Shamsher Bahadur, J.
1. This is an appeal of the Azad Hind Chemicals Ltd. from the order of Mr. Om Nath Vohra, Subordinate Judge 1st Class, Jullundur, who has passed a decree for Rs. 12,791-5-0 as principal and Rs. 400 as interest against the appellant in favour of Ram Lal, in pursuance of an award which has been made a rule of the Court.
2. In order to appreciate the contention of Mr. Bahri, who has argued the appeal on behalf of the Azad Hind Chemicals Ltd. with great force, it is necessary to set out briefly the facts and the course of the arbitration proceedings. Certain disputes arose between the Azad Hind Chemicals Ltd. and the respondent Ram Lal who held its managing agency.
Under Clause 14 of the agreement betweenthe parties dated 9th October 1953, any disputeor difference is to be decided by two arbitrators,one to be named by each party to the agreementShri A. D. Kapur was nominated an. arbitrator bythe respondent. Ram Lal vide letter of the 3rdDecember 1954 served on the appellant on 8thDecember 1954. On 24th of December 1954 RamLal informed Shri A. D. Kapur that he should proceed with the arbitration as the other side hadfailed to intimate the name of its nominee for arbitration,
Shri A. D. Kapur intimated to the appellant by his letter of the 29th of December 1954 about his appointment as a sole arbitrator and asked the parties to attend his office On 8th of January 1955. The proceedings were adjourned at the request made by Azad Hind Chemicals for 25th of January 1955. The Azad Hind Chemicals had received notice of this adjourned hearing on 17th of January 1955. An application was sent by the appellant to the arbitrator not to proceed with the reference as his appointment as a sole arbitrator was illegal and ultra vires.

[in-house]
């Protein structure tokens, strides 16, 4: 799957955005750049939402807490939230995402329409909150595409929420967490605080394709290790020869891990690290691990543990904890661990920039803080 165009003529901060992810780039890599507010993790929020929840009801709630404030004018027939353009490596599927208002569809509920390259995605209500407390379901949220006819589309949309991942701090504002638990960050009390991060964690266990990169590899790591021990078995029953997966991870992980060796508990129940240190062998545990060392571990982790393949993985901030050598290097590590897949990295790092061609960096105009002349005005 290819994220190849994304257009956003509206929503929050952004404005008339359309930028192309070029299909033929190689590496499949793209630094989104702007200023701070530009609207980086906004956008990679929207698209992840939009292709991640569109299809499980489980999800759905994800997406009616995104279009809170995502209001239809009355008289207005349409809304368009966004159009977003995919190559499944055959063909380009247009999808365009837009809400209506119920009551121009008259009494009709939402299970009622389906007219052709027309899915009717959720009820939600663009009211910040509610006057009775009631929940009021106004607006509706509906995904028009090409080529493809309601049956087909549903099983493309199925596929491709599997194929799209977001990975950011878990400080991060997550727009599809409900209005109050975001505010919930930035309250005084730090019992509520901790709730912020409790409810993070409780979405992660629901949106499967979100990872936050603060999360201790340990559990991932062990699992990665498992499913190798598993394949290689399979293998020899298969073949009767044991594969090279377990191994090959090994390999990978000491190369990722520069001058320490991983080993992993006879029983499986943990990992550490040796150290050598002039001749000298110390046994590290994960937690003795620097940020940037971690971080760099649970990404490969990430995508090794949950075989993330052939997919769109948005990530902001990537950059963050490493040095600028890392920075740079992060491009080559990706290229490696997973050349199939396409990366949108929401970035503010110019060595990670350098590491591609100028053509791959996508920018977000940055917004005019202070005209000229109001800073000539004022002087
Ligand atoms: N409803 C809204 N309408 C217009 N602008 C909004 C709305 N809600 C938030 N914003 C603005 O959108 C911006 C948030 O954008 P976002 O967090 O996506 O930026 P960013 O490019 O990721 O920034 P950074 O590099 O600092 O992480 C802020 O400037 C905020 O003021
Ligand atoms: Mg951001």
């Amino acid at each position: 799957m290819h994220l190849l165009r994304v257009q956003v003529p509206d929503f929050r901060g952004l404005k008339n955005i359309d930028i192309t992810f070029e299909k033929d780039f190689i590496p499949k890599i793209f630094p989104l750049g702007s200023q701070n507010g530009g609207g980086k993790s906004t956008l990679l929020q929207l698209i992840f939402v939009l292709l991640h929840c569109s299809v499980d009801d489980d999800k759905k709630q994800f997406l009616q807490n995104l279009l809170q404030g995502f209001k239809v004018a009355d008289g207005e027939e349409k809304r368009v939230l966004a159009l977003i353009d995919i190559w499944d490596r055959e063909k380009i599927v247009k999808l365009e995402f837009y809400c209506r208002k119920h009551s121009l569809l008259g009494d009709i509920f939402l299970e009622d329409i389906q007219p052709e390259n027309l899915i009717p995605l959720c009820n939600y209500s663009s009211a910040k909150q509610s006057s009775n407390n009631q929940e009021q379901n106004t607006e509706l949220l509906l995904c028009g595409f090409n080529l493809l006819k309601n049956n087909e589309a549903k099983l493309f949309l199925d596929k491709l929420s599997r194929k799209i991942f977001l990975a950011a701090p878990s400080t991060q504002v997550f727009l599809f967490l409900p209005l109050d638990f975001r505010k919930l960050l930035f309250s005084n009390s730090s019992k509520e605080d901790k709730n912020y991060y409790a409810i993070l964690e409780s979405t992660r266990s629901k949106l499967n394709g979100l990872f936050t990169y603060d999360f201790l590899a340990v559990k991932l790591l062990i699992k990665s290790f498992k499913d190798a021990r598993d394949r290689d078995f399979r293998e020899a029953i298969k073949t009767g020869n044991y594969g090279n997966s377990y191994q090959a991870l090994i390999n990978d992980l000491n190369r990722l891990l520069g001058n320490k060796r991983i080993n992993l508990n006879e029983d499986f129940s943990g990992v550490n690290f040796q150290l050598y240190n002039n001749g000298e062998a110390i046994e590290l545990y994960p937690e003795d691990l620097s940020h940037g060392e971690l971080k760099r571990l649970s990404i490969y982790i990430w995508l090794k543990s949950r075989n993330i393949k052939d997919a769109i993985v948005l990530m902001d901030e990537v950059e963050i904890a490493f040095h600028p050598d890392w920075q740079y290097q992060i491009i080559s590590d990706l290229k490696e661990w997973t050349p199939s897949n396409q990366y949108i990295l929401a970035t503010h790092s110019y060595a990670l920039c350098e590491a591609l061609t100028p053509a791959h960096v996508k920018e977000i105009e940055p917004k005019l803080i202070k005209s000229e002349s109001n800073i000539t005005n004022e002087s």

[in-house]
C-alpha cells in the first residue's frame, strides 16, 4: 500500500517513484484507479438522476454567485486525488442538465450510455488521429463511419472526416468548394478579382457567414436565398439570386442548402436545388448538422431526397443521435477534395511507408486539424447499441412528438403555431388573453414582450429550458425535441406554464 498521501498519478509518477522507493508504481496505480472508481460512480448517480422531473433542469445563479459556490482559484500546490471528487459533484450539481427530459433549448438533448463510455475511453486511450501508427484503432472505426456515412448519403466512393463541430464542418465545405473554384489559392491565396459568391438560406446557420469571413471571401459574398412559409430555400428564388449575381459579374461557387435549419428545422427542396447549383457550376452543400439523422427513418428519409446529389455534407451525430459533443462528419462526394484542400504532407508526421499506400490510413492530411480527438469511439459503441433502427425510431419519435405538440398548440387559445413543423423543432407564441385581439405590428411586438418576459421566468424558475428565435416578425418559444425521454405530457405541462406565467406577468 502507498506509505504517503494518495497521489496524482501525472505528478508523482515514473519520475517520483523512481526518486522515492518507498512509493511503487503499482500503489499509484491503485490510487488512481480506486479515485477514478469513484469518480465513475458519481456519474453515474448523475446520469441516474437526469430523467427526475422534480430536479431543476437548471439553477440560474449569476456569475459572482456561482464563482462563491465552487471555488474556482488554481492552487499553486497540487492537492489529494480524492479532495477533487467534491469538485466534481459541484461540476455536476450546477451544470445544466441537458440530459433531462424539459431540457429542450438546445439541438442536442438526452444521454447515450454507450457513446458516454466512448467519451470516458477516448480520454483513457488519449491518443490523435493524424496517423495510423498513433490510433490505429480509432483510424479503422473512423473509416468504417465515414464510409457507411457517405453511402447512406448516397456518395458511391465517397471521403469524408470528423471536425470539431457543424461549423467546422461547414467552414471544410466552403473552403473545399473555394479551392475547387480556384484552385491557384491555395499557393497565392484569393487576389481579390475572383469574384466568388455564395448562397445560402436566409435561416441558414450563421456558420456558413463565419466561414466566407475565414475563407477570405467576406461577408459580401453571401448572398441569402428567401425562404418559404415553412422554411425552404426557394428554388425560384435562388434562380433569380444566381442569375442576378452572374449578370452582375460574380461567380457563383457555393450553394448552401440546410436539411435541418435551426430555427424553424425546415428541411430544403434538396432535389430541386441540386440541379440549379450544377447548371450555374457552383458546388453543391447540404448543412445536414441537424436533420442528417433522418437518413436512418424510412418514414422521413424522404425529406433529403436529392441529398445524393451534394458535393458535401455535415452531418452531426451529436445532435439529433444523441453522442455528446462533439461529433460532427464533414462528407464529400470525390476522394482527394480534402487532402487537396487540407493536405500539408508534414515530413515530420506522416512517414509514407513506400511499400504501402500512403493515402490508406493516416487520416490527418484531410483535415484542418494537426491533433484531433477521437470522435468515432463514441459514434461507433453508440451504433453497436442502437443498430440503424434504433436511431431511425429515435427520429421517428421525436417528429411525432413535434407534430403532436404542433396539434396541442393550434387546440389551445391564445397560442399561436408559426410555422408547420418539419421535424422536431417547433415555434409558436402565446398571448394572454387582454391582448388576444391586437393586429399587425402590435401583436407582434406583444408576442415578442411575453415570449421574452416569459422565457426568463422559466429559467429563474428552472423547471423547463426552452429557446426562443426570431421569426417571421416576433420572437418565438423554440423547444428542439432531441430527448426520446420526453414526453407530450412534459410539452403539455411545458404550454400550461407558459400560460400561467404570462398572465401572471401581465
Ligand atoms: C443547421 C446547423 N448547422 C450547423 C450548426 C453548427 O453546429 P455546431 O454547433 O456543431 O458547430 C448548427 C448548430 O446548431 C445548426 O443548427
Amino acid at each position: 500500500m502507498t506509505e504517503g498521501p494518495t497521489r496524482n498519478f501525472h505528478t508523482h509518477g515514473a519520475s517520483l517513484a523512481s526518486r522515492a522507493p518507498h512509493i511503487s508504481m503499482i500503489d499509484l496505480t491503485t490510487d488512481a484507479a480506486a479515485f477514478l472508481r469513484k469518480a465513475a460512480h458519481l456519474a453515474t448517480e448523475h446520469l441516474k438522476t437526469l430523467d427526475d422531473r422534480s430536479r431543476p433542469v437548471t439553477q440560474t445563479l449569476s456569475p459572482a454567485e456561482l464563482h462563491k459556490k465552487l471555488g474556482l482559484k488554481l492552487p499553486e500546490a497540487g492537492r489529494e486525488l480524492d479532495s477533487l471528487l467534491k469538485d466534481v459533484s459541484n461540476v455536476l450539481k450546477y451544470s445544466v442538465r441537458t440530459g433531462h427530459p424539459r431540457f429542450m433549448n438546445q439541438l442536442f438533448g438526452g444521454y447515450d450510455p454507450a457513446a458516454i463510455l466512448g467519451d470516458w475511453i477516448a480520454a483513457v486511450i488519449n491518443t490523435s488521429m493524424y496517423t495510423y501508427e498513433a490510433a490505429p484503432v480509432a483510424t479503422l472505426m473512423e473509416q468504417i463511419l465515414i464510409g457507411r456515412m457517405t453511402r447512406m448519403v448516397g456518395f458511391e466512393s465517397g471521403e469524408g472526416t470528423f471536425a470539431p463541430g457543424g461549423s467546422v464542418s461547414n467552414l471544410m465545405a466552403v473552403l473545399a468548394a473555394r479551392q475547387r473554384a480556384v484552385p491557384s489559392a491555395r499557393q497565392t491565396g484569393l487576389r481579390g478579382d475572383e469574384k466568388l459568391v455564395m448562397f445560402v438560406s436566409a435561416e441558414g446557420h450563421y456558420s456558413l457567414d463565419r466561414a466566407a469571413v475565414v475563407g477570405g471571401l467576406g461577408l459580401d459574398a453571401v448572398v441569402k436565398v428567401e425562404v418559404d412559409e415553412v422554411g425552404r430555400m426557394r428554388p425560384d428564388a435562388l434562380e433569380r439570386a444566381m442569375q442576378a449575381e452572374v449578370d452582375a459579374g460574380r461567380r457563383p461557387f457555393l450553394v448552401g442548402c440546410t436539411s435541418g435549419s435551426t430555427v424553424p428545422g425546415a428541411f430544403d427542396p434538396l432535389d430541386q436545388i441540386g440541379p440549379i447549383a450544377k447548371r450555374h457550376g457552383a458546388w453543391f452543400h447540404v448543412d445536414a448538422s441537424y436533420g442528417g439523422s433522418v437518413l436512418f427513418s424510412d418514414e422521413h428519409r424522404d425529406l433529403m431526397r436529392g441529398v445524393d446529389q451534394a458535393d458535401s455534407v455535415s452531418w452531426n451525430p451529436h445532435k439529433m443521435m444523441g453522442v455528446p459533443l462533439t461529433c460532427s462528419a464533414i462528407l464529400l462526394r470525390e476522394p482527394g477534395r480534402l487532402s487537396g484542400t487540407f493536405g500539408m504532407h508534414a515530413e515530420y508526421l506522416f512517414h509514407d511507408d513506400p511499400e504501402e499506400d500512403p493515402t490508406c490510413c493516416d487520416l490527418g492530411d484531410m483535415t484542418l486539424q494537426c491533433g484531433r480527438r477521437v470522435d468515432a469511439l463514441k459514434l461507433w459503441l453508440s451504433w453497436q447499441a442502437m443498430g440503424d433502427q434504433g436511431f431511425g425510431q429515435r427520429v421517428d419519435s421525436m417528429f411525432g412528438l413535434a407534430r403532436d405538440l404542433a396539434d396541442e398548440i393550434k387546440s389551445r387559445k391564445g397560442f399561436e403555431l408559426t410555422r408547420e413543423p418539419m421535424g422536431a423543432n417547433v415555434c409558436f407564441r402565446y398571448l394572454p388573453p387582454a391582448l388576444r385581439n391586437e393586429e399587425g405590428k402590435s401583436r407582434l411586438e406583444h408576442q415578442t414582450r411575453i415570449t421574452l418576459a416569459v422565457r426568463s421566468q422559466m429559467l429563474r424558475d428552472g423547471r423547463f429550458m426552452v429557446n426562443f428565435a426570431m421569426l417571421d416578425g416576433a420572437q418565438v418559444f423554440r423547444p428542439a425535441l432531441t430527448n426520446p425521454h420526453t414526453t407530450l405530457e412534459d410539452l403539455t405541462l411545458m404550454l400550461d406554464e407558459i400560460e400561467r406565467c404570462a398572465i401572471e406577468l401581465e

3. Under Section 9 of the Indian Arbitration Act,
'where an arbitration agreement provides that a reference shall be to two arbitrators, one to be appointed by each party, then, unless a different intention is expressed in the agreements--
(b) If one party fails to appoint an arbitrator, either originally or by way of substitution as aforesaid, for fifteen clear days after the service by the other party of a notice in writing to make the appointment, such other party having appointed his arbitrator before giving the notice, the party who has appointed an arbitrator may appoint that arbitrator to act as sole arbitrator in the reference and his award shall be binding on both parties as it he had been appointed by consent.'
The appellant moved the Court under the provisoto Clause (b) of Section 9 for setting aside the appointment of Shri A. D. Kapur as sole arbitrator.This application was dismissed by the Court ofShri Ranjit Singh, Subordinate Judge, 1st Class,Jullundur, on 22nd of March, 1956. The Courthad earlier directed the arbitrator not to pronouncehis award.